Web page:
It’s easy to predict the next installments in this ugly sequence set in motion by a dictator hell-bent on destabilizing countries that have dared to challenge the legitimacy of his rule. Many more migrants will arrive in Belarus this winter and be transported by the Belarusian authorities to the borders of Latvia, Lithuania, and Poland, whose authorities will go to great lengths to keep them out. But because Belarus refuses to take them back, the migrants will be left in limbo in cold temperatures, which will cause a toxic split within the EU. Many migrants who do manage to cross the borders will try to reach Germany, which is likely to cause an increased far-right vigilante presence at the border. That, in turn, is likely to draw far-left activists to the border as well. This migrant crisis created by Belarus could lead not just to clashes between far-right and far-left activists but also to a breakdown in relations between Poland and the EU, and unhappiness in Latvia and Lithuania over lackluster EU support.
Indeed, the situation at the Polish-Belarusian border is already seeing encounters that could trigger an even more dangerous escalation, an accidental war even. Belarusian troops have fired blanks at Polish troops. But targeted soldiers can’t always discern what sort of shots are coming their way—especially when the shots are fired by hostile troops.
By callously using human beings as a weapon, Lukashenko will succeed in his plan to harm the EU. But because no soldier has crossed an EU or NATO border, neither the EU nor NATO has a strategy for how to lessen the blow of the aggression, let alone punish it. When I started writing my book The Defender’s Dilemma two years ago, it wasn’t obvious that gray-zone aggression would accelerate quite as rapidly as it has. Now it’s firmly here. Indeed, by brazenly embracing gray-zone aggression—by comparison, Russia and China have conducted their versions of it rather surreptitiously—Lukashenko has paved the way for other regimes to similarly plumb the depths of devious creativity to find ways to harm the West.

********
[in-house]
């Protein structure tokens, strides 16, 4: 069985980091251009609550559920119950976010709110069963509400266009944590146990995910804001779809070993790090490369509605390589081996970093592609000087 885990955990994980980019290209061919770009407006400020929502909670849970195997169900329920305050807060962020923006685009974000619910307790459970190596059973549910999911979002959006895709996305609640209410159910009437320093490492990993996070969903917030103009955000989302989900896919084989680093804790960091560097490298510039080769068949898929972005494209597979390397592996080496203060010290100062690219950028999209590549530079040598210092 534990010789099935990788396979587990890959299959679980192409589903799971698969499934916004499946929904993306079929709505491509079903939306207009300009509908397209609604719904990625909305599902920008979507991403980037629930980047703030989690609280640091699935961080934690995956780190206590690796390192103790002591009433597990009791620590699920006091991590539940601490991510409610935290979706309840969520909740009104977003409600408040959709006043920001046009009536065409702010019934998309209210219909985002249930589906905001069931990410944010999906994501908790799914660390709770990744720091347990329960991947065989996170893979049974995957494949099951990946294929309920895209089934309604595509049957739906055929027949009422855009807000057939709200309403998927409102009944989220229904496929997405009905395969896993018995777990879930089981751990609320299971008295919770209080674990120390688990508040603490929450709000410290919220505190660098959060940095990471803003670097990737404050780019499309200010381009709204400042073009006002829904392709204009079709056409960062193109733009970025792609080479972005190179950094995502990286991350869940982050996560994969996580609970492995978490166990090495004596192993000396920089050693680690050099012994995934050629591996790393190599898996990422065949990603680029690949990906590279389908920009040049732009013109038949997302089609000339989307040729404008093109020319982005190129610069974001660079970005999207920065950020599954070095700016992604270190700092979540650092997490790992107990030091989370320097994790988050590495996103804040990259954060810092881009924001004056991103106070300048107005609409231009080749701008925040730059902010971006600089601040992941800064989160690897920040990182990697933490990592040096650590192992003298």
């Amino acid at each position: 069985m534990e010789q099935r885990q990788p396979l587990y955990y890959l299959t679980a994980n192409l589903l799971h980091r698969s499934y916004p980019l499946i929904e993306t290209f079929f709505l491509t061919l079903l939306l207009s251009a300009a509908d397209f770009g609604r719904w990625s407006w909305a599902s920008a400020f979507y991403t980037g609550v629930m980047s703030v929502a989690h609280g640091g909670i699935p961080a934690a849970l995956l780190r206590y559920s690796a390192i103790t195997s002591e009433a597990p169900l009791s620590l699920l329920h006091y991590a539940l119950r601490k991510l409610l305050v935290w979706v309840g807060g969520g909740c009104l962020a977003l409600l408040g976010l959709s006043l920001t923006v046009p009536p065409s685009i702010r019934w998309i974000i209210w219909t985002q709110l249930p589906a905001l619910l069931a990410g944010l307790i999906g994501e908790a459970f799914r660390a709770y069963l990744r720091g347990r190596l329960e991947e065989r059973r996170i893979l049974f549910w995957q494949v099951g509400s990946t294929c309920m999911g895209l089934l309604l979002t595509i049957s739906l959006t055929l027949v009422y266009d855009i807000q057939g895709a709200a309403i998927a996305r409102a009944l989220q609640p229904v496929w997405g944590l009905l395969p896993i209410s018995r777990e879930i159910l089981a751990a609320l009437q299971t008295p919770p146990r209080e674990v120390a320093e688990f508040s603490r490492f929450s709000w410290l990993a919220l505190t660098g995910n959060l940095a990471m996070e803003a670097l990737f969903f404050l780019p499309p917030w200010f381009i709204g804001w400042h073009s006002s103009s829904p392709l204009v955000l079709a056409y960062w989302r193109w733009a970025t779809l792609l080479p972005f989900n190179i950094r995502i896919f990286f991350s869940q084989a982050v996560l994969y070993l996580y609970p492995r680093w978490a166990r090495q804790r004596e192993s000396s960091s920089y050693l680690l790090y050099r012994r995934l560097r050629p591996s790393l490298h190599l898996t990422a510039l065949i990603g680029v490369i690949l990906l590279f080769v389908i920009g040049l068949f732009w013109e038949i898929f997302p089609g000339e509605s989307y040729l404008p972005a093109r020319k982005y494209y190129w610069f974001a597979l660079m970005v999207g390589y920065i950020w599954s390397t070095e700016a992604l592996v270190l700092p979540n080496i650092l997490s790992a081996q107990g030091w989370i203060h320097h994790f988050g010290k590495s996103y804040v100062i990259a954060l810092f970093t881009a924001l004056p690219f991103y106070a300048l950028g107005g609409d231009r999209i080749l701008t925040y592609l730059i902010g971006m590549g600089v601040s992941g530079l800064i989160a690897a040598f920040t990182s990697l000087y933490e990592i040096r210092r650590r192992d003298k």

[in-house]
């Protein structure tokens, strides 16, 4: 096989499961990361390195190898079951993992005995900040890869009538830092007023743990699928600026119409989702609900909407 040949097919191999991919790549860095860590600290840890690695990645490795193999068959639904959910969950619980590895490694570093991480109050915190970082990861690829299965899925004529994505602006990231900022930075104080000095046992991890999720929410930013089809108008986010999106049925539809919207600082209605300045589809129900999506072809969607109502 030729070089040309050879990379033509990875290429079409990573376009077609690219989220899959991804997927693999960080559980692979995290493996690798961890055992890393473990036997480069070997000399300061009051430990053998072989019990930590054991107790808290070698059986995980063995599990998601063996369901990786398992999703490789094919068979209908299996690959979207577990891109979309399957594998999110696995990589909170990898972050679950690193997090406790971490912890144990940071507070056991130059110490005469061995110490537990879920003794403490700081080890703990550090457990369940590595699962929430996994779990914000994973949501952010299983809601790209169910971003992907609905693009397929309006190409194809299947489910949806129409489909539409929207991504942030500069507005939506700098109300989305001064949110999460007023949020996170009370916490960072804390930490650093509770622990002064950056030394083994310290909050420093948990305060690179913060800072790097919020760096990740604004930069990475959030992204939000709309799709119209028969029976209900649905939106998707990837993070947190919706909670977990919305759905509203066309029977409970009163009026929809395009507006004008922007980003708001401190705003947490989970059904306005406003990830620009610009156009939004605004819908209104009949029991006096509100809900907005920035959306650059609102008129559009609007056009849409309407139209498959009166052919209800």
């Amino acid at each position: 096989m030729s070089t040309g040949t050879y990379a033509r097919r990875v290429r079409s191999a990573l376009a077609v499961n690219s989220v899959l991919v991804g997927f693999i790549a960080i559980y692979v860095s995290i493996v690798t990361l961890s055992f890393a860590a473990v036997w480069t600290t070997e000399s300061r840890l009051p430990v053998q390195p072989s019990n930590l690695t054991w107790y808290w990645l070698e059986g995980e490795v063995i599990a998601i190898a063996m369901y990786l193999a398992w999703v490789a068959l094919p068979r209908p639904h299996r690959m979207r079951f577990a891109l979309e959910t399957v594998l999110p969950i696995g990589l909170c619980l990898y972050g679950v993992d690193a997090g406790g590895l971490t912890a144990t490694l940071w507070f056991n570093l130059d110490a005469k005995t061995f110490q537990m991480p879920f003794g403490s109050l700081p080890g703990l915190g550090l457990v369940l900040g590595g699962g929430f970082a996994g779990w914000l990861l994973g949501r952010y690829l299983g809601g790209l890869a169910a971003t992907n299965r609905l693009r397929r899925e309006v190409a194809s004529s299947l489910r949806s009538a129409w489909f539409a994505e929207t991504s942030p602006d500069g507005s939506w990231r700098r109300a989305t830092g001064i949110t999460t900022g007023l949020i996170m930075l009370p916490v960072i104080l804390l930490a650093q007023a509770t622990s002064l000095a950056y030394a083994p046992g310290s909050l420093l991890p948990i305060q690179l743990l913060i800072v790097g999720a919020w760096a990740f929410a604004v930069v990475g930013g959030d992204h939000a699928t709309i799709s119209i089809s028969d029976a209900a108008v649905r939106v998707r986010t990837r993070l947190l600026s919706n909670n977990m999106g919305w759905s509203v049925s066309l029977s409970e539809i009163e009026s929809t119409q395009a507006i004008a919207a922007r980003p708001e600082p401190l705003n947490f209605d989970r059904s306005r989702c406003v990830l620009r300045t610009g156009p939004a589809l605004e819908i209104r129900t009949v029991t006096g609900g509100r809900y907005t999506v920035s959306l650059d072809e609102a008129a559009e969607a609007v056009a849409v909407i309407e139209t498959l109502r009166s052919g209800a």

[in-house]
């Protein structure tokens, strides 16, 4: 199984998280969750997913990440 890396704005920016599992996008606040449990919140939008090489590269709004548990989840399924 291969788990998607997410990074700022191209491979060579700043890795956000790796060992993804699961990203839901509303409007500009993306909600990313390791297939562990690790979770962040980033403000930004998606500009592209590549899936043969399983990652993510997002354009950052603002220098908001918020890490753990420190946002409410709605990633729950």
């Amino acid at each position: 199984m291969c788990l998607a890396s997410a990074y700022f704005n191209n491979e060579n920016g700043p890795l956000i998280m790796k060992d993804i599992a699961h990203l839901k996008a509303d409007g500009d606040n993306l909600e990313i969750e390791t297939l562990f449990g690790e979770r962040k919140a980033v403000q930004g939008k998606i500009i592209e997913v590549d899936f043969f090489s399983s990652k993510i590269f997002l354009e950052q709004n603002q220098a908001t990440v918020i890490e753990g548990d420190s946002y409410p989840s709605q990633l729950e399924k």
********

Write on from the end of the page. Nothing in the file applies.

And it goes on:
That’s why countries should learn from Latvia’s, Lithuania’s, and Poland’s situation. The most obvious lesson is that even longstanding administrative cooperation accounts for nothing. When Lukashenko decided to weaponize migrants, decades of excellent cooperation between the Latvian, Lithuanian, and Polish border guards on one hand and the Belarusian border guard on the other vanished overnight. Indeed, while Western countries should continue to support a rules-based international order, Lukashenko’s gray-zone aggression demonstrates that rules, too, can mean nothing. People-smuggling is illegal, but what to do when a regime engages in it? Consider the consequences for the United States should a Latin American government decide to weaponize migration.
And the three countries’ experience should also teach their allies the importance of involving the public in preparedness. Doing so means publicly discussing vulnerability of modern society, not just to government-directed people-smuggling but all forms of gray-zone aggression, ranging from cyber attacks to hostage diplomacy. It means creating ways for citizens to become involved in keeping their countries safe at the direction of their governments. It means convincing an increasingly cynical public that liberal democracy is worth defending.
It may not be easy to galvanize a public that has been asked to do little, beyond paying taxes, to ward off foreign threats. But people just need to look at daily life in Belarus, China, or Russia to conclude that their countries’ way of life is worth protecting.
Elisabeth Braw is a Senior Fellow at AEI, specializing in defense against gray-zone aggression.